Urgency! All you have to do is turn on the TV, scan a few news sites on the web, or watch the stock market for a couple hours to feel a sense of urgency. But consider this–why was there not a sense of urgency before now? If changes were needed to avoid the difficulties our society is currently facing, why were those changes not made before turning into a bigger problem.
I’ve discovered that most leaders solve problems in one of two instances–when the problem is easy to solve or when it has turned into a crisis. It’s when problems fall somewhere in the middle–difficult but not crisis mode–that we delay our response. So what would happen if we lived daily with a healthy level of urgency and solved problems before they turned into a crisis. Sound unbearable?
In his book, A Sense of Urgency, Harvard Business Professor of Leadership, Emeritus, John Kotter, asserts that “True urgency is driven by a deep determination to win, not anxiety about losing.” True urgency begins by giving people important facts about reality. Then, leaders must win hearts and minds by communicating emotionally compelling needs and goals that arouse determination. This combination creates a healthy sense of urgency that moves organizations and workers out of complacency mode.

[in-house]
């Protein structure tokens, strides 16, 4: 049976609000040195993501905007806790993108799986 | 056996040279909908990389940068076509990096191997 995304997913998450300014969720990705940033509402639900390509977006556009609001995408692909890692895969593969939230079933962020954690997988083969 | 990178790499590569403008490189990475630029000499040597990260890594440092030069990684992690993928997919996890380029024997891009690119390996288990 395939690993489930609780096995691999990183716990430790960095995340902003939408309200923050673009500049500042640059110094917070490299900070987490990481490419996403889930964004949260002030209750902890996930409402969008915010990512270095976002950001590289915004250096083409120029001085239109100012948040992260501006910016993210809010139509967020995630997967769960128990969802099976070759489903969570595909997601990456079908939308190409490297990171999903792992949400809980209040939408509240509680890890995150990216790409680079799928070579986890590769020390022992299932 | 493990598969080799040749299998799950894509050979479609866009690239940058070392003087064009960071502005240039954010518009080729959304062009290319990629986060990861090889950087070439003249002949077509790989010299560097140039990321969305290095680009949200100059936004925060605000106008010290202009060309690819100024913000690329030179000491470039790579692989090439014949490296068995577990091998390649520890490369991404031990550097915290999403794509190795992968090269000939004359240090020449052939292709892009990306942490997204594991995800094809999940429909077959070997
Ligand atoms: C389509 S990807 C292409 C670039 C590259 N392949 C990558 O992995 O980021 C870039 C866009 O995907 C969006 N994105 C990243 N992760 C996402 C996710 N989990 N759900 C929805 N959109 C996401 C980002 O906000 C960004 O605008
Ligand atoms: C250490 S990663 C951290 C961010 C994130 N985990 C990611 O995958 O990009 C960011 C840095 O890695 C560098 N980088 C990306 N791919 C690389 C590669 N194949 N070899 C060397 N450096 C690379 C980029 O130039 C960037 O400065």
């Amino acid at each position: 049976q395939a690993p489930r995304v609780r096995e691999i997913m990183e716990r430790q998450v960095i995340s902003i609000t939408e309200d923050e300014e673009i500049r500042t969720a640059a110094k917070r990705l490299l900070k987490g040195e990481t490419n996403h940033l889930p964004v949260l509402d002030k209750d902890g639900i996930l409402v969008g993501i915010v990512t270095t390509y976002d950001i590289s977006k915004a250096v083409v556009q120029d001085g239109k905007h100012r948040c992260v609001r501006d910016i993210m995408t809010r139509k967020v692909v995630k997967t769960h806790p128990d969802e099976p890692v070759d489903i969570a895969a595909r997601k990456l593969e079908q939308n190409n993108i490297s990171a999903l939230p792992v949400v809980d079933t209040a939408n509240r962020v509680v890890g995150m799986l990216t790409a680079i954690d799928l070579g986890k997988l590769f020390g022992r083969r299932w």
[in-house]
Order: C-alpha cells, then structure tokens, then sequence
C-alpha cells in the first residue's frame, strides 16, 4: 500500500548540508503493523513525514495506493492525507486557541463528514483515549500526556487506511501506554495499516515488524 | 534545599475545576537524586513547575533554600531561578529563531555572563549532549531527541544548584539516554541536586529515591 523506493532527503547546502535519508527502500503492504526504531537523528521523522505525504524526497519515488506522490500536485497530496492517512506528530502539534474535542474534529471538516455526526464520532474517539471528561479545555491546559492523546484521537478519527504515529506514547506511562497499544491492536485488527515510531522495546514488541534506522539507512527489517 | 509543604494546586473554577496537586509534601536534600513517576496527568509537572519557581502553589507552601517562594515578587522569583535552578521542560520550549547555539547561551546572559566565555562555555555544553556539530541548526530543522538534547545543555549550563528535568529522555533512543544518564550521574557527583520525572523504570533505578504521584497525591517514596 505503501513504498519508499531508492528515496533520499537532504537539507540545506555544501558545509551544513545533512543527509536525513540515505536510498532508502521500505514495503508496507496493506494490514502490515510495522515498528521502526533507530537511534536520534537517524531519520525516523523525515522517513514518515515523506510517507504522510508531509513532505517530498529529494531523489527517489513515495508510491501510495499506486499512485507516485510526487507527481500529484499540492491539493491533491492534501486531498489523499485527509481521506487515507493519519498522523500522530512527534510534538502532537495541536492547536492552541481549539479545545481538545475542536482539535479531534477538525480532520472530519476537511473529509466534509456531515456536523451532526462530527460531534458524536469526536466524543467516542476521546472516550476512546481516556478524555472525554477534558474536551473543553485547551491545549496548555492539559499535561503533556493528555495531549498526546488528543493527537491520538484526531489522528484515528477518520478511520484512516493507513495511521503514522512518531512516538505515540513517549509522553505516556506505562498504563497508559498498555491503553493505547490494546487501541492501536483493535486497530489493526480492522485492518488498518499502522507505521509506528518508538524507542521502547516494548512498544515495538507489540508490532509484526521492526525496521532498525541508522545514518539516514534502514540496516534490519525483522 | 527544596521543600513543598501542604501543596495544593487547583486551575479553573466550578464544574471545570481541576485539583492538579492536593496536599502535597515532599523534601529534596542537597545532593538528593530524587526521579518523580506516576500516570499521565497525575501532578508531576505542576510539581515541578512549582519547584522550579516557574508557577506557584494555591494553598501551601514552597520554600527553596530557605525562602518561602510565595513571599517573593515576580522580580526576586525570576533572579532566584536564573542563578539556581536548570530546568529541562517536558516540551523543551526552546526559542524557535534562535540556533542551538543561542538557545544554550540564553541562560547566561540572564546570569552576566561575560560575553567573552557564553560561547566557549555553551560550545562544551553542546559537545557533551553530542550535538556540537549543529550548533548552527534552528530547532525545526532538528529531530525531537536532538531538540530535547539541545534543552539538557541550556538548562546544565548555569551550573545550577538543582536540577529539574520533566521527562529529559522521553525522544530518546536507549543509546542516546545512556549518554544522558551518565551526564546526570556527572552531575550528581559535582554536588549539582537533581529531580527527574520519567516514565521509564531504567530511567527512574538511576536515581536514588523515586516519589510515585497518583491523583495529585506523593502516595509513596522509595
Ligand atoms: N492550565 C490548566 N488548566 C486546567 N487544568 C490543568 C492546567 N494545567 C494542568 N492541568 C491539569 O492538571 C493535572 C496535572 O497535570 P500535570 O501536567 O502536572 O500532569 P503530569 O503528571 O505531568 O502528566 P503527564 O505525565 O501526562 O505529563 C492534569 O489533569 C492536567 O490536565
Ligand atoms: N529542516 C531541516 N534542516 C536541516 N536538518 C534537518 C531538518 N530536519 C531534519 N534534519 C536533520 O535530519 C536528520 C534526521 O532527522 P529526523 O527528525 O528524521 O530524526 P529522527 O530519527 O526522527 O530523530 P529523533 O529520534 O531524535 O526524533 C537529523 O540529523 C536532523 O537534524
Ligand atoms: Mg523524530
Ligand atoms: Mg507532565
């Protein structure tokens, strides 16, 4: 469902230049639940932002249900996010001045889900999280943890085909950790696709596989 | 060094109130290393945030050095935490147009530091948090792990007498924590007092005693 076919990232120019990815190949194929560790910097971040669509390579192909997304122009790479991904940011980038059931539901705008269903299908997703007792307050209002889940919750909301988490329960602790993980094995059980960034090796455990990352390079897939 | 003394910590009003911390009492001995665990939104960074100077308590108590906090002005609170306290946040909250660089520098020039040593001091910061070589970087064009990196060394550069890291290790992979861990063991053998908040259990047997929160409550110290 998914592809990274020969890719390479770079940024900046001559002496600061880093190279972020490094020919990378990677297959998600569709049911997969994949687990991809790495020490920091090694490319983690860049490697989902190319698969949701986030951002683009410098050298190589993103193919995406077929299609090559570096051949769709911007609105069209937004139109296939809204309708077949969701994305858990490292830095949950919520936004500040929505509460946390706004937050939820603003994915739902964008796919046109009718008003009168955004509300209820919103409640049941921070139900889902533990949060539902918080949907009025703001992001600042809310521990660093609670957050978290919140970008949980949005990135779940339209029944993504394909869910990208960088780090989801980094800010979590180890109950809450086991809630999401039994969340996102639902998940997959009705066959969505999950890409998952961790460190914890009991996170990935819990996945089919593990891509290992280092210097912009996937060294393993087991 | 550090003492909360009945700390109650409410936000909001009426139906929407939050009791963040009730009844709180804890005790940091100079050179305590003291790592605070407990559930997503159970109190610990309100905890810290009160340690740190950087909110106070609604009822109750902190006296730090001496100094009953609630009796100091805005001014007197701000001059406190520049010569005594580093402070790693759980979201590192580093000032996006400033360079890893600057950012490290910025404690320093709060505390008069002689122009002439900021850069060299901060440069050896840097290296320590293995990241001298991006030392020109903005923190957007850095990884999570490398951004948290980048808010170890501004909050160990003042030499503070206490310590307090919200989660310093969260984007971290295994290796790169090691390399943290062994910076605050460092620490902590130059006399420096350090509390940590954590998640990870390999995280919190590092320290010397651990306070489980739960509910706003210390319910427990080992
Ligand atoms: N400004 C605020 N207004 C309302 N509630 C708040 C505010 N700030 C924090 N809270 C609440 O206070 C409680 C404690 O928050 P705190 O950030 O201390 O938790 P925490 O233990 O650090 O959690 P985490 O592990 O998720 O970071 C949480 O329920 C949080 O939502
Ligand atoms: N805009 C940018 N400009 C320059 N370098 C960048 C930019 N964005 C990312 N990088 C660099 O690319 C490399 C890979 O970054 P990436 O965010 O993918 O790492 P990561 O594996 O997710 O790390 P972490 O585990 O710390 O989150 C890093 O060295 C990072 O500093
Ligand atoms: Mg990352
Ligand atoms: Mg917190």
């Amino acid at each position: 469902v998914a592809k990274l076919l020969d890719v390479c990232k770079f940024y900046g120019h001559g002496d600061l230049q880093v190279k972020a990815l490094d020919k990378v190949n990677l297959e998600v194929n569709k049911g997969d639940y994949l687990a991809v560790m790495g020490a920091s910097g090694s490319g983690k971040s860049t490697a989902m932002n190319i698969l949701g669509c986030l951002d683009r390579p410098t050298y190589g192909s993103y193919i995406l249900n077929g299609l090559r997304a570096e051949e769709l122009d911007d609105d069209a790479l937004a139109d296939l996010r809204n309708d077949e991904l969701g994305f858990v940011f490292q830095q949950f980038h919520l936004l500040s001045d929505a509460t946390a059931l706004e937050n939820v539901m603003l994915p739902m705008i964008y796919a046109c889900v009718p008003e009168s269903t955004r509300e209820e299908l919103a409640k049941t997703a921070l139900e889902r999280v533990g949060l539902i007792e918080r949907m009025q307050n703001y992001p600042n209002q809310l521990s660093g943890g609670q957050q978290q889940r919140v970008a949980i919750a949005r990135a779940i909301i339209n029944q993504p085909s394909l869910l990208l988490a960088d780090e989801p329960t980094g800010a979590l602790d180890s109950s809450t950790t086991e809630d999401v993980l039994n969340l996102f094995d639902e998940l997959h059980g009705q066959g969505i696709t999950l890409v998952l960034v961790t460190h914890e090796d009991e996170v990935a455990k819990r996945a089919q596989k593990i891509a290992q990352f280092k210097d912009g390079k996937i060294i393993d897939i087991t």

There is however a dangerous side to urgency–false urgency, which many organizations suffer from today. Kotter notes that while complacency in an organization leads to inactivity and resistance to change, false urgency is filled with energy and activity. So where’s the problem? All of that energy is built on anxiety and anger and leads to a sense of panic. As a result, organizations tend to pick up speed, doing more of what they’ve always done, which got them into the crisis in the first place. They fail to realize that speed and quantity are not their problem.
Leaders living with a true sense of urgency feel compelled to make real progress every day because, ‘true urgency doesn’t produce dangerous levels of stress, at least partially because it motivates people to relentlessly look for ways to rid themselves of chores that add little value to their organizations but clog their calendars and slow down needed action” (p. 9). Instead, these leaders are determined to move, and win, now.
What about you? What kind of urgency do you possess? How do you respond to problems? Are you in panic mode? Have you taken time to examine your practices to determine if they are working for you or against you? By living with a healthy level of urgency each day, we cultivate a learning posture and a growth culture that enables change to happen as it is needed rather than waiting until problems become a crisis.